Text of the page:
Taciturn is a special adjective describing a person inclined to silence, whose speech is reserved, reluctant to join a conversation.


This word stems from the Latin tacitus, referring to any deed done silently or that is passed over in silence. Like most, this adjective is derived from the noun taciturnity, hinting us in regards to its beautiful meaning. This word refers to a silence-keeping being, inherently referring to silence as a natural inclination.

Why this word?

I find this one to be amazingly useful. Ancient times mainly focused upon worldly explorations, putting less emphasis upon human nature. Individuality developed alongside to science, as the latter’s development allowed for the creation of new disciplines. Originally this word too used to describe nature- the powerful yet silent walk of elephants or the effortless yet so controlled swim of fish in the water.

These days we easily note how different we all are; what is natural to me is in many occasions most alienated to others and the other way around. Being very talkative, I found silent individuals to be reserved, as keeping something from me. Learning this word enables the understanding of differences inherent within us, differences that have nothing to do with the surrounding. Learning this word taught me that silence is for many, a natural way of living.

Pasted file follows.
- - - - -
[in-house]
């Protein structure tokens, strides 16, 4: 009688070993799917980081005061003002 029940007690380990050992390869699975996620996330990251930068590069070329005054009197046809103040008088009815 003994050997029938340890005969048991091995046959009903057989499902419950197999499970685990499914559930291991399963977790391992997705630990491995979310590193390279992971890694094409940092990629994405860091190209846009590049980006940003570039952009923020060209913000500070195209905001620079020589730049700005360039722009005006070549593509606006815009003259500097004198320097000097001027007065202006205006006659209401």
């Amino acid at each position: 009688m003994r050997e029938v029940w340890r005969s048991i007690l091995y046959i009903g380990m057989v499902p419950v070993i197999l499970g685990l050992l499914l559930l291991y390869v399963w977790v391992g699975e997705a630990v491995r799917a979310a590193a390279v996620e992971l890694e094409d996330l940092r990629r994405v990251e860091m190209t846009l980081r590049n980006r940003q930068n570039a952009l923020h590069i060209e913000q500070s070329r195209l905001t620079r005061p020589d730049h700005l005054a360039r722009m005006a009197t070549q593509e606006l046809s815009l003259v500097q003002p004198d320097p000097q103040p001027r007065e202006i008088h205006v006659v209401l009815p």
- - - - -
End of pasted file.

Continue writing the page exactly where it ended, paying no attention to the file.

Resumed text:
How to use taciturn? 

Upon meeting a silent person, whose inner world is bigger and deeper than the external, don’t think I wish they said or talked more, tell yourself that they are beautifully tacit, let yourself learn from their silence and allow them to learn from your flowing speech.  


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Written by Victoria Sheinkin

Victoria Sheinkin is a writer, content editor, translator and chief editor for Speaking three and a half languages, she holds two BAs from the Tel Aviv university- Communication and jounalism, English literature and linguistics.


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